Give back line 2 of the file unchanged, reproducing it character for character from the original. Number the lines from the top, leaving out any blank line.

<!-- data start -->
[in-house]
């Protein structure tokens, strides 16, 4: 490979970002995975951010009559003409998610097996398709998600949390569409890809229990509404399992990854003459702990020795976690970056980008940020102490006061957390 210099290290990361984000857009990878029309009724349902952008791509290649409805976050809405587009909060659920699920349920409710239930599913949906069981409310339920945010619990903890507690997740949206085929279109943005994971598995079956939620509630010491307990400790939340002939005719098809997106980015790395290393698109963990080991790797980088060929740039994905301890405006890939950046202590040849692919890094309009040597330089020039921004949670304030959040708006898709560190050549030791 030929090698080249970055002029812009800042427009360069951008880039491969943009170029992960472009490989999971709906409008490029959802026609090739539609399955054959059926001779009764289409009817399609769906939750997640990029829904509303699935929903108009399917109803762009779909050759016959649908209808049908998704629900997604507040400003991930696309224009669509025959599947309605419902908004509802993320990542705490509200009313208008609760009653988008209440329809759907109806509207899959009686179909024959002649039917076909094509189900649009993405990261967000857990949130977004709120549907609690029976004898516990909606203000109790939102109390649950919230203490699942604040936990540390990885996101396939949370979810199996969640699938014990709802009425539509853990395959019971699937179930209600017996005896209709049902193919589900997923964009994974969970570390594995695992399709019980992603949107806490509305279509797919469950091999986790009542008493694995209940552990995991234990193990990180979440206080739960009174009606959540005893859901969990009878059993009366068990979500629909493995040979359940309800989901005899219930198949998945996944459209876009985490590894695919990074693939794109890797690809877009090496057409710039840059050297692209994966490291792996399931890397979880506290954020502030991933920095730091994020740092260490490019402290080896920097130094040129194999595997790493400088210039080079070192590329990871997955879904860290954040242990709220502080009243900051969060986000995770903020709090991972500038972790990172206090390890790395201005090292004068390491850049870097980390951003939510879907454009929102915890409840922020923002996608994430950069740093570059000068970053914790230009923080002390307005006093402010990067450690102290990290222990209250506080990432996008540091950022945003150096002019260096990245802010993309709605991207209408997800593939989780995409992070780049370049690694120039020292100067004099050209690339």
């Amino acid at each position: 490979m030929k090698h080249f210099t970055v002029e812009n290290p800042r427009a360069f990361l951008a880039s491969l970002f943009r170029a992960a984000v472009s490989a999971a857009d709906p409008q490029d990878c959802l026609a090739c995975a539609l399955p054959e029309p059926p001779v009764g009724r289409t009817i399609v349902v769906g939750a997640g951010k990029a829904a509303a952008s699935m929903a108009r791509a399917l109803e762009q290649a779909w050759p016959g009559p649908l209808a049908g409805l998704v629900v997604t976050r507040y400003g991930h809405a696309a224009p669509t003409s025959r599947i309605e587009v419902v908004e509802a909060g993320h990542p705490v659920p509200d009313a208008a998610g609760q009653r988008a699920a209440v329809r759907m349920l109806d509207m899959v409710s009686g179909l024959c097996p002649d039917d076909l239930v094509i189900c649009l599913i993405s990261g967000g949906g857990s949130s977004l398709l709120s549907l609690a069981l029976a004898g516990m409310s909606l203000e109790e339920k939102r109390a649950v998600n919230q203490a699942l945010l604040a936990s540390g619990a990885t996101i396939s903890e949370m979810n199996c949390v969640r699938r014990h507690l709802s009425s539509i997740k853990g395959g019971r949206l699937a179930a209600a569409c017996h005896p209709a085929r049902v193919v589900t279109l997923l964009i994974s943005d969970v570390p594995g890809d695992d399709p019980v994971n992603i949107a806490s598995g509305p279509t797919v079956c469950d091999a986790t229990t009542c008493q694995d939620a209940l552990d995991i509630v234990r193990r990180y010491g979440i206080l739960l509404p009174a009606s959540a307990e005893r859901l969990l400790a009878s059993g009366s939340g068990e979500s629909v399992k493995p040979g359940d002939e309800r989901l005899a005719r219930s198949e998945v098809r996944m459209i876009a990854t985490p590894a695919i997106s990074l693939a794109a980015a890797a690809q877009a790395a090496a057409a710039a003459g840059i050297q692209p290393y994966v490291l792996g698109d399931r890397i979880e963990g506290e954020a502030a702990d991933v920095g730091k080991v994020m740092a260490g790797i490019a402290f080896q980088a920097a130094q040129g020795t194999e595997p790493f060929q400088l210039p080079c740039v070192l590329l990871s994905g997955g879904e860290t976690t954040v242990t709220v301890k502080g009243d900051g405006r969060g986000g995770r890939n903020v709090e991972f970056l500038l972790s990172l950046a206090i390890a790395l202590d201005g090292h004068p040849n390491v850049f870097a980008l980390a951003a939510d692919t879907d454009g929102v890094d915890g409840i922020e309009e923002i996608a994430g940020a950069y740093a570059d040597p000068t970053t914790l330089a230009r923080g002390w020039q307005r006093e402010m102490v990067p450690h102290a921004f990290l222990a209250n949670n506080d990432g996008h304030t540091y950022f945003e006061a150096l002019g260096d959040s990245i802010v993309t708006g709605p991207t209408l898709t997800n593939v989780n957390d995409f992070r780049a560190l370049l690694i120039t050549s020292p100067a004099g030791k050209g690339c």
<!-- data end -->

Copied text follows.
């Protein structure tokens, strides 16, 4: 490979970002995975951010009559003409998610097996398709998600949390569409890809229990509404399992990854003459702990020795976690970056980008940020102490006061957390 210099290290990361984000857009990878029309009724349902952008791509290649409805976050809405587009909060659920699920349920409710239930599913949906069981409310339920945010619990903890507690997740949206085929279109943005994971598995079956939620509630010491307990400790939340002939005719098809997106980015790395290393698109963990080991790797980088060929740039994905301890405006890939950046202590040849692919890094309009040597330089020039921004949670304030959040708006898709560190050549030791 030929090698080249970055002029812009800042427009360069951008880039491969943009170029992960472009490989999971709906409008490029959802026609090739539609399955054959059926001779009764289409009817399609769906939750997640990029829904509303699935929903108009399917109803762009779909050759016959649908209808049908998704629900997604507040400003991930696309224009669509025959599947309605419902908004509802993320990542705490509200009313208008609760009653988008209440329809759907109806509207899959009686179909024959002649039917076909094509189900649009993405990261967000857990949130977004709120549907609690029976004898516990909606203000109790939102109390649950919230203490699942604040936990540390990885996101396939949370979810199996969640699938014990709802009425539509853990395959019971699937179930209600017996005896209709049902193919589900997923964009994974969970570390594995695992399709019980992603949107806490509305279509797919469950091999986790009542008493694995209940552990995991234990193990990180979440206080739960009174009606959540005893859901969990009878059993009366068990979500629909493995040979359940309800989901005899219930198949998945996944459209876009985490590894695919990074693939794109890797690809877009090496057409710039840059050297692209994966490291792996399931890397979880506290954020502030991933920095730091994020740092260490490019402290080896920097130094040129194999595997790493400088210039080079070192590329990871997955879904860290954040242990709220502080009243900051969060986000995770903020709090991972500038972790990172206090390890790395201005090292004068390491850049870097980390951003939510879907454009929102915890409840922020923002996608994430950069740093570059000068970053914790230009923080002390307005006093402010990067450690102290990290222990209250506080990432996008540091950022945003150096002019260096990245802010993309709605991207209408997800593939989780995409992070780049370049690694120039020292100067004099050209690339």